The Manchester Literature Festival Blog
Q&A: Jean Sprackland
Jean Sprackland‘s new sequence of poems, Lock Songs, was inspired by a boating weekend along the Peak Forest Canal, from the countryside into the city of Manchester – and it was commissioned by MLF and the Canal & River Trust. Jean is the author of four acclaimed collections of poetry including Tilt (winner of the Costa Poetry Award), Hard Water (shortlisted for both the TS Eliot Prize and the Whitbread Award), and most recently Sleeping Keys. She has been described as ‘an uncommon pleasure to read’ by The Observer. We spoke with Jean about her interest in places as a starting point to her writing, and the books and authors she loves.
You’ve been commissioned to write a sequence of poems stemming from a boating trip on the canal from the Peak District into urban Manchester. Why was this a project that interested you, and how have the poems taken shape?
A lot of my writing – both poetry and prose – grows out of an engagement with place, which is one of the reasons why I was excited by this project. A canal is a place in its own right – with its own character and history and language – and a way of traveling through a surprisingly varied succession of places. The journey from rural to urban really interested me too – it took me through some traditionally ‘picturesque’ landscape but also gave me a very different view of Manchester, a city I thought I knew well. In the poems I wanted to explore some of those contrasts and ambiguities, and capture something of the visceral nature of the experience – the sounds and smells, the work of setting the locks, my efforts to keep warm over a bitterly cold weekend…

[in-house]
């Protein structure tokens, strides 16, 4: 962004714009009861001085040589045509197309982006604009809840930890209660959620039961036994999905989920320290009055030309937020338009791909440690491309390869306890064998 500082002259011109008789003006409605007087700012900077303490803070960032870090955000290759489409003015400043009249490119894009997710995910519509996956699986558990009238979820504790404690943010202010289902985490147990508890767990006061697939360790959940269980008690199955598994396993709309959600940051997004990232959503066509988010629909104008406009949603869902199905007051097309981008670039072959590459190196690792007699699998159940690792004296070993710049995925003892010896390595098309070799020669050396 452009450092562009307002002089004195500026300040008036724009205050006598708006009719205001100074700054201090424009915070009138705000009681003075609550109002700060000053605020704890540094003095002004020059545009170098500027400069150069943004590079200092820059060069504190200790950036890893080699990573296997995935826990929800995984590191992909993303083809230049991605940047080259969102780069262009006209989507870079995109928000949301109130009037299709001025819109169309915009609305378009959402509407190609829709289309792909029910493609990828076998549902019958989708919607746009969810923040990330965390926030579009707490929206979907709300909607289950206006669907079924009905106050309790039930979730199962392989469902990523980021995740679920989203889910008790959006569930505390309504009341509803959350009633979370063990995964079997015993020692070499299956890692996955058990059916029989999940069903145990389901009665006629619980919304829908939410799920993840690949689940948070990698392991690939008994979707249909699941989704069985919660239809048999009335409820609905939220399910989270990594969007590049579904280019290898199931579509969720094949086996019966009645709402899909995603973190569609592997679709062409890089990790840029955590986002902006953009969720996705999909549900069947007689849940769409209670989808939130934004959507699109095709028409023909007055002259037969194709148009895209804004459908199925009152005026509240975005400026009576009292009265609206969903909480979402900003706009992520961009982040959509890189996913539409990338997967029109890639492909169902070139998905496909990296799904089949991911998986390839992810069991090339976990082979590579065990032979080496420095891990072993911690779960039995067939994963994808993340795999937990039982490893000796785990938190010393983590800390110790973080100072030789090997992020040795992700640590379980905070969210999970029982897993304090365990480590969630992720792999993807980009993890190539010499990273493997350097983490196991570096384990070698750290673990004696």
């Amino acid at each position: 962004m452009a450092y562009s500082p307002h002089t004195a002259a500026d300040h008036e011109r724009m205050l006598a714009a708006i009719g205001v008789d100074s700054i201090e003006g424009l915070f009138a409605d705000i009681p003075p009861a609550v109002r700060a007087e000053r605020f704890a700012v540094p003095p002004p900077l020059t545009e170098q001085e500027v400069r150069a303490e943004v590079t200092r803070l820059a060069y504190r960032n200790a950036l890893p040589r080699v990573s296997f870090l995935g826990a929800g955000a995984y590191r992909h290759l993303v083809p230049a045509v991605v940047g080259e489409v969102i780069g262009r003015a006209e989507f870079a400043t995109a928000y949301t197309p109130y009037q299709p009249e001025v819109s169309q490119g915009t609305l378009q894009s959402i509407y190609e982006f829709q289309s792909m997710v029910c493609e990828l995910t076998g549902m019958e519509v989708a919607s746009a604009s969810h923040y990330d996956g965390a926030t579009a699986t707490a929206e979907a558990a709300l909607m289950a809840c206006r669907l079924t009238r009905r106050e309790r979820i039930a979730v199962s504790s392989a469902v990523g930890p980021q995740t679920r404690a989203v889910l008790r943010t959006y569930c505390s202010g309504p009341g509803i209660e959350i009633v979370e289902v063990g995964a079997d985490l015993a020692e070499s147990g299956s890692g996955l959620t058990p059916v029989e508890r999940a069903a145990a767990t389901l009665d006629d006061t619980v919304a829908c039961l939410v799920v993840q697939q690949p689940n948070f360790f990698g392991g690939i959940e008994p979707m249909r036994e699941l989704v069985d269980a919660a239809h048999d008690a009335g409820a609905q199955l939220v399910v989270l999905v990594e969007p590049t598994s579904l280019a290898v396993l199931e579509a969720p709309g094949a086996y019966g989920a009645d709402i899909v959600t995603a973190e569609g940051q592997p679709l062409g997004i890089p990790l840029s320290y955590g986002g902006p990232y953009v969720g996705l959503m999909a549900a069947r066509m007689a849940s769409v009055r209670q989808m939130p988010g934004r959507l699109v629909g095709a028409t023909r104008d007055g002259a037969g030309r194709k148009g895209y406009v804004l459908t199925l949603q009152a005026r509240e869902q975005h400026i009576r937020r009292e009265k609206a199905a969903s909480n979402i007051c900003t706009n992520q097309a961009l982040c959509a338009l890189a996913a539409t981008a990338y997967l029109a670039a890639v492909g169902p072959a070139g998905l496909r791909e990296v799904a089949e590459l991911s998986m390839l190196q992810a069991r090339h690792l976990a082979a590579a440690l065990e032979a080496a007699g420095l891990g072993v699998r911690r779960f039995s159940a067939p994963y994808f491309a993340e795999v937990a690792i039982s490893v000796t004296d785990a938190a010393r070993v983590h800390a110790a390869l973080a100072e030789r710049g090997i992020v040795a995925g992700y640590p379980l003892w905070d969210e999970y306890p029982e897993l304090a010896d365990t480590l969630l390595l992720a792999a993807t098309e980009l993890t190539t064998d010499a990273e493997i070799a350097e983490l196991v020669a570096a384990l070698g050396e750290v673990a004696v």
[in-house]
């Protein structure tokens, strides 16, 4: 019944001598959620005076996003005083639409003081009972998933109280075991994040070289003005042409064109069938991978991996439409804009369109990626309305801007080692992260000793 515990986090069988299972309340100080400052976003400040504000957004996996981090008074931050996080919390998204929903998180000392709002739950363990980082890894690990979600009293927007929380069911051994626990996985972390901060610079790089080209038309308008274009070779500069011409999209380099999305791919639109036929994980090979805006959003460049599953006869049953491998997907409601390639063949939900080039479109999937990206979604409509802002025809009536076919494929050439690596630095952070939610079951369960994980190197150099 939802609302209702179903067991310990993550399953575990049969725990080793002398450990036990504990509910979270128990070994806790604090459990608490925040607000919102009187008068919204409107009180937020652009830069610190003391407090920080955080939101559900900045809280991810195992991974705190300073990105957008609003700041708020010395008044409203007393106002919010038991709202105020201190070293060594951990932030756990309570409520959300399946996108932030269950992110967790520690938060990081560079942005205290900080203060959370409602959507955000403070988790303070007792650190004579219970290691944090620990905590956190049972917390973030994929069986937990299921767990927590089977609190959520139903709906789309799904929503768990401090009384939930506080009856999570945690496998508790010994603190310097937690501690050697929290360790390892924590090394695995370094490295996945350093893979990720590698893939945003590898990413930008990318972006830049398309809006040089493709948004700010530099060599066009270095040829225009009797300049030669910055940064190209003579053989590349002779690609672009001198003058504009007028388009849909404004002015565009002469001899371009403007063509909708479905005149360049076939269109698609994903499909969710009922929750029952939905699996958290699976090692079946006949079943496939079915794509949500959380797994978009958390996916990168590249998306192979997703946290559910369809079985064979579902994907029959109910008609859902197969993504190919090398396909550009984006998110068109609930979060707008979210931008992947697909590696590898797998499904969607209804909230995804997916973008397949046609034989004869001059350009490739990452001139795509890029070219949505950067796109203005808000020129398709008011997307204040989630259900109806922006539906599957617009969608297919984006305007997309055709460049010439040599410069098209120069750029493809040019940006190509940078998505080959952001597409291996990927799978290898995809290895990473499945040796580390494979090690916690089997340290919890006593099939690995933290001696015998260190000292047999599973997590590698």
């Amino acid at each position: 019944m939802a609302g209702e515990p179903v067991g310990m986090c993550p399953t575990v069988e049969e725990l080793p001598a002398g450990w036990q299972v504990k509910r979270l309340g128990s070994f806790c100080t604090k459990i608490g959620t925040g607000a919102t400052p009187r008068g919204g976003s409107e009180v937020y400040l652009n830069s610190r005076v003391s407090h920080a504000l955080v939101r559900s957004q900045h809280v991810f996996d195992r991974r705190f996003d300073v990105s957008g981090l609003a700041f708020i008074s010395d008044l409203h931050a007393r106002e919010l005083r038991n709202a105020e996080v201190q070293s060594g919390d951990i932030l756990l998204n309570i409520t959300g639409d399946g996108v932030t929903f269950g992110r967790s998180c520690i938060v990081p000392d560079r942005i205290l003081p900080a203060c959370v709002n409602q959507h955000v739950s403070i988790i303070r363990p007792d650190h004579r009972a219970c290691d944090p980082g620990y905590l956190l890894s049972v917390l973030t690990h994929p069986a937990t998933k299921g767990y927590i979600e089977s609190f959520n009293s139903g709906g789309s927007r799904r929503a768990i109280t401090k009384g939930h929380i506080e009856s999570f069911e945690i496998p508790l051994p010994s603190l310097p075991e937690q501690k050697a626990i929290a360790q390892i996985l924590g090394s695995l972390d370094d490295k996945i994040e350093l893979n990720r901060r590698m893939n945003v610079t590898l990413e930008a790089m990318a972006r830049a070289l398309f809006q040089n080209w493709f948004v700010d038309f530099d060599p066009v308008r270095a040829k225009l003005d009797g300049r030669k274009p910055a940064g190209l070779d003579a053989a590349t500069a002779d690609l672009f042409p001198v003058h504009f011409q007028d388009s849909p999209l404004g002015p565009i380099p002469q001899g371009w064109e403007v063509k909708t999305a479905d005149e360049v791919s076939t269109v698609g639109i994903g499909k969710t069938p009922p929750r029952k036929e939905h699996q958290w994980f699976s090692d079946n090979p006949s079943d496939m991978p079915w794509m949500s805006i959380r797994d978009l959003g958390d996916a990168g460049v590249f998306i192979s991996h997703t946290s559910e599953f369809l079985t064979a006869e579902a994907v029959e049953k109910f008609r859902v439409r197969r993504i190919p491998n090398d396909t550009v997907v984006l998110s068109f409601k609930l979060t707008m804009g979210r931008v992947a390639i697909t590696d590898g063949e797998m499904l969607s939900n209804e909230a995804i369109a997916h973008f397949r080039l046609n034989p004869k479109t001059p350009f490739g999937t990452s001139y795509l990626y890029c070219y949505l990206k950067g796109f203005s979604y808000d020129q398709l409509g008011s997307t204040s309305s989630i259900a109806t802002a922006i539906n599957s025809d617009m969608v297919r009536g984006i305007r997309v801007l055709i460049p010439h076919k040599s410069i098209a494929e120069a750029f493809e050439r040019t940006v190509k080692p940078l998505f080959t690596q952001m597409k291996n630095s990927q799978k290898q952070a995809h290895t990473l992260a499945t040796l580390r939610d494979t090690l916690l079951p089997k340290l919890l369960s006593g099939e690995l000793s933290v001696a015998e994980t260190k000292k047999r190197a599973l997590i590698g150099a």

You’re involved in running a course on place writing at Manchester Writing School, and place is strongly involved in much of your published work. Have you developed your own ways of investigating and capturing the essence of place in your writing?
The postgraduate programme in Place Writing is a very exciting new venture – our first cohort of students are starting this autumn. Place has always been important to me as a writer. I’m very affected by the physical experience of being in particular places, and when I get to know a place well and it comes to mean a lot to me the writing just gathers around that – it’s quite a natural and organic thing. Until a few years ago I lived for a long time on the north-west coast near Southport, and that coastal landscape, which has a very particular character and atmosphere, began to run in my veins. It was in everything I wrote for a number of years – the poems and then eventually in the form of a kind of memoir about the place, my walks there, the things I found on the shore.
What books have influenced you as a writer – and what have you enjoyed reading recently?
I’ve just come back from the Orkney Islands, and I’ve been deeply immersed in the poetry and fiction of George Mackay Brown, who knew them intimately and in all dimensions. His novel Beside the Ocean of Time is a visionary piece of work, almost like a series of linked hallucinations. Also The Outrun by Amy Liptrot, which juxtaposes the wildly different worlds of London and Papa Westray.
What are you working on next?
I’m still obsessed with place, but for my next non-fiction book I’ve moved on from the beach to the equally rich and strange environment of the graveyard. I’m also working on my fifth collection of poems, which should be out in spring 2018.
See Jean Sprackland at this year’s Festival on Sunday 23 October at 2pm at Hope Mill Theatre; Tickets £8/£6. Book on 0843 208 0500 or online here.